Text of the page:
David M. Perlman, Ph.D.

Bio: Ph.D. in neuroscience and psychology. UX research consultant. Caltech applied physics. Data science, politics, economics, behavioral economics, integrative systemic analysis.

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  1. Hi David,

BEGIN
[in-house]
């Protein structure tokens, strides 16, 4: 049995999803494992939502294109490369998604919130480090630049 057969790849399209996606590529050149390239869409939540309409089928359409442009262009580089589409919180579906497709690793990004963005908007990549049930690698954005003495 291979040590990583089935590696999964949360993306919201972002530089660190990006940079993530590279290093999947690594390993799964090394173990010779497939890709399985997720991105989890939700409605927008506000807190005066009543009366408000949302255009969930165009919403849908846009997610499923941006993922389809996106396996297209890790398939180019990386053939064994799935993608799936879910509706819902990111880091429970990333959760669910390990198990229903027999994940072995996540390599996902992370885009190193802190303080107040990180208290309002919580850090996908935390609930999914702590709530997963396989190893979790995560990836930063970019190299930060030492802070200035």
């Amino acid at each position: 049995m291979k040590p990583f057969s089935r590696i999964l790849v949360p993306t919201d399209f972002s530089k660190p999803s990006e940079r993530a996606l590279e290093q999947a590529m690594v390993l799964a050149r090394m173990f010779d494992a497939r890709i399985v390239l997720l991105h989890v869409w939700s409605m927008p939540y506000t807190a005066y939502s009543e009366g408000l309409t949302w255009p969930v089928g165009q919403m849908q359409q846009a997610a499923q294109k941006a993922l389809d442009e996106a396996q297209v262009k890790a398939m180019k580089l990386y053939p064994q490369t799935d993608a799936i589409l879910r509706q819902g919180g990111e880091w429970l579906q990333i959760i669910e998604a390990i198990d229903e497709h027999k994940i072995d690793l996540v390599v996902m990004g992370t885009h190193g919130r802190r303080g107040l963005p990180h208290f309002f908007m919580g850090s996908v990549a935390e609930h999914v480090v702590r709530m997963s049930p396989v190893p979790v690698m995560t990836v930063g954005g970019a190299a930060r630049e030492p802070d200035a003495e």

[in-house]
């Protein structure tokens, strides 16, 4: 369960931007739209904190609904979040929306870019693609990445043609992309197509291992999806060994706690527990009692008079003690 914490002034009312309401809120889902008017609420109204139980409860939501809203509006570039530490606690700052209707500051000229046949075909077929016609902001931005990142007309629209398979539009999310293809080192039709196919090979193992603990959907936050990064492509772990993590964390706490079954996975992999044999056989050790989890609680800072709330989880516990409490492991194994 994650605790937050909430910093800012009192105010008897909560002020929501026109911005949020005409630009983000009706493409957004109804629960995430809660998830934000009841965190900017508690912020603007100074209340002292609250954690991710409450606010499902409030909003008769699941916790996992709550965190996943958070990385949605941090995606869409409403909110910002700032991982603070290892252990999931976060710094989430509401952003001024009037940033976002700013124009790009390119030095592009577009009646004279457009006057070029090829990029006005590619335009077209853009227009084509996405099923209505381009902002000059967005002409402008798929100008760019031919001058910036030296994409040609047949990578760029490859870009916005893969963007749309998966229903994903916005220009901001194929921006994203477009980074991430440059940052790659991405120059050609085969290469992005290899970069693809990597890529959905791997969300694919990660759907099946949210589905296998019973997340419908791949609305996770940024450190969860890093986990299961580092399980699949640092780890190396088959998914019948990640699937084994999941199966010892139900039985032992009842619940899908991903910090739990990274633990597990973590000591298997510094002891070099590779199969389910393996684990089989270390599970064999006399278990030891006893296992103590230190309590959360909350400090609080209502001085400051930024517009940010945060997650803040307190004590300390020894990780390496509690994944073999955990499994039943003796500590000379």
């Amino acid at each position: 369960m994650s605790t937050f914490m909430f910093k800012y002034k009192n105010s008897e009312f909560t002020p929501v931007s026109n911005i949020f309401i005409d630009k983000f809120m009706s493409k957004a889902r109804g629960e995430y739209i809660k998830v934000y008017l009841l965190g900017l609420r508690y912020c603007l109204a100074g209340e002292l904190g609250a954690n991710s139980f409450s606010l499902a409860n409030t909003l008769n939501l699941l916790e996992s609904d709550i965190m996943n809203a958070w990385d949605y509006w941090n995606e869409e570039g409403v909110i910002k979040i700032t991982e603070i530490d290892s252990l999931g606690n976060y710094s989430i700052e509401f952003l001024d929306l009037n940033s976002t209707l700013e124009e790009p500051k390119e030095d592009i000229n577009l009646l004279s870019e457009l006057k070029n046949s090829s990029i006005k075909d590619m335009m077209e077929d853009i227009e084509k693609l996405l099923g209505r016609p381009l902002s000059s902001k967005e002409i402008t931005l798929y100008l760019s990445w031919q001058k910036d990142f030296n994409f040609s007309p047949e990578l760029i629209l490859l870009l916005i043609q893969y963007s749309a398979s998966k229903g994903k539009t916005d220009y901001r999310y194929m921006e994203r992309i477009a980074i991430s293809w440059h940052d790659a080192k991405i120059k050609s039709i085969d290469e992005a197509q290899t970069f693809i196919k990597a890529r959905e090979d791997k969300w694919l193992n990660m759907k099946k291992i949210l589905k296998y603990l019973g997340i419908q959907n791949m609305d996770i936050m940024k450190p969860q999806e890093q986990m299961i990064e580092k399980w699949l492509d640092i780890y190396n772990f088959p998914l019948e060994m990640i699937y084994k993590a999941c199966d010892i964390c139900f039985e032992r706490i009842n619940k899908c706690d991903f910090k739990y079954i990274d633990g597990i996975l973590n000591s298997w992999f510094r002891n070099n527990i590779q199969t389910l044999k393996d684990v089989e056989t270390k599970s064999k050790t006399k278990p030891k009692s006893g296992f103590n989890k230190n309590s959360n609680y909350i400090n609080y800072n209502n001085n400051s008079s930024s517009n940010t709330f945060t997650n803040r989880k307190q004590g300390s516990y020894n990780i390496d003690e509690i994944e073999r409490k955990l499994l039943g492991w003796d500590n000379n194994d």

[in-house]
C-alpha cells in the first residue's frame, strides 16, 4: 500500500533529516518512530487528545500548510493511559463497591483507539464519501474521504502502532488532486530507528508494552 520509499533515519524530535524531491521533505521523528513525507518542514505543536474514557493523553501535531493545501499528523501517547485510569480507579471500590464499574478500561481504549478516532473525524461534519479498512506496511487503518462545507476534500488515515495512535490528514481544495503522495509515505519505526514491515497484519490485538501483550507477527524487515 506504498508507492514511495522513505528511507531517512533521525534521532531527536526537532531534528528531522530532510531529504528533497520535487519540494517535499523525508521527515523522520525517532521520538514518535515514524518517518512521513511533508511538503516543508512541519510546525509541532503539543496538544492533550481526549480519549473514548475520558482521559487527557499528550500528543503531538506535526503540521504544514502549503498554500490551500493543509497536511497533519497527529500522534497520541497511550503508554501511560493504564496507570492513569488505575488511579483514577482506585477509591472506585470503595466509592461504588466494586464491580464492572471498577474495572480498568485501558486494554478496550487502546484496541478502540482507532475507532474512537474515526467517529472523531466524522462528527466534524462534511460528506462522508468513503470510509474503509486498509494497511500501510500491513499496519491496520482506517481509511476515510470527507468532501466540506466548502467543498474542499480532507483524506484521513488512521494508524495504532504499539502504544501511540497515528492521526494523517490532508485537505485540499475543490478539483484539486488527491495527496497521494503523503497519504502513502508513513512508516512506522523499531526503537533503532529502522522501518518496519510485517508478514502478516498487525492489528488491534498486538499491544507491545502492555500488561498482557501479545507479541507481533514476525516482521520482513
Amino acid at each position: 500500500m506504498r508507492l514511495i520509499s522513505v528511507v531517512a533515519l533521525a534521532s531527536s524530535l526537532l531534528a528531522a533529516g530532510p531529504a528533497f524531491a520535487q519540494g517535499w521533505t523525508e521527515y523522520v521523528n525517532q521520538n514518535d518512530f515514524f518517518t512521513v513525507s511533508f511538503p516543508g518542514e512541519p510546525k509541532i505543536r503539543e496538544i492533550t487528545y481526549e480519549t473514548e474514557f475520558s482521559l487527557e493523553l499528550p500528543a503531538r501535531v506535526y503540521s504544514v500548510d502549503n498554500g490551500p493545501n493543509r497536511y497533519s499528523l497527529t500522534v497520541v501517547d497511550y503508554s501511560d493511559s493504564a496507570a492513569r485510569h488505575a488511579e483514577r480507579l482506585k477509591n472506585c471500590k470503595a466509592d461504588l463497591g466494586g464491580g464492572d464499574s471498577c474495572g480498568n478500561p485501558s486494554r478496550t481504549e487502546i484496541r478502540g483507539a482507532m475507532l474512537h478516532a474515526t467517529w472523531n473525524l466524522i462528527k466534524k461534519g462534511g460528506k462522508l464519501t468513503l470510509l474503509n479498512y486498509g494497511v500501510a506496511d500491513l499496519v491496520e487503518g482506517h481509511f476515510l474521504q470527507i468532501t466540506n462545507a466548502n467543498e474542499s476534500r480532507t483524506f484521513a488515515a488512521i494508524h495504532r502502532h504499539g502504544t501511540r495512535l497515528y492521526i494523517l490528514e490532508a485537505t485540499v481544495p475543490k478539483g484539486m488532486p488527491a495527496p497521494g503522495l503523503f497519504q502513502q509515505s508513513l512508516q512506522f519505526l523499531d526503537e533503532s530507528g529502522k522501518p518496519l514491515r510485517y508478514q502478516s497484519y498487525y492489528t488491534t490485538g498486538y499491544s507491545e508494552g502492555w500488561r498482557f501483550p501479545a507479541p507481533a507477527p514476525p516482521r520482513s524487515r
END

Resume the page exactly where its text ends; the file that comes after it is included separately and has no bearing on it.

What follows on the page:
I came across your answer on the Buddhism stackexchange site and found your website. I am keen to understand the principles set out by Buddha however am finding it to be highly convoluted. For example, i posted a question on whether surrounding yourself with good people is a form of aversion. The answers range from simple to complex i.e. they refer to precepts and the like which to me are vague. If i were to look at the eight fold noble path, there are references to evil. How do you what is evil? What is the definition of evil? What may seem evil to one may be life saving to another? In short, it’s confusing especially if you are constantly barraged with interpretations that differ from person to person or monk to monk. Where do you start? I do not agree with meditation being the starting point since there is no realization. It is a means to quieten the mind. It may lead to realization however i am curious to understand why it is so difficult to realize. If i use an example, i hold no attachment to an inanimate object. I do however to events attributed to interactions with people. Why? Why is the mind so bent on treating people who in my opinion are simply objects with properties? I would be very keen to listen, understand and learn.

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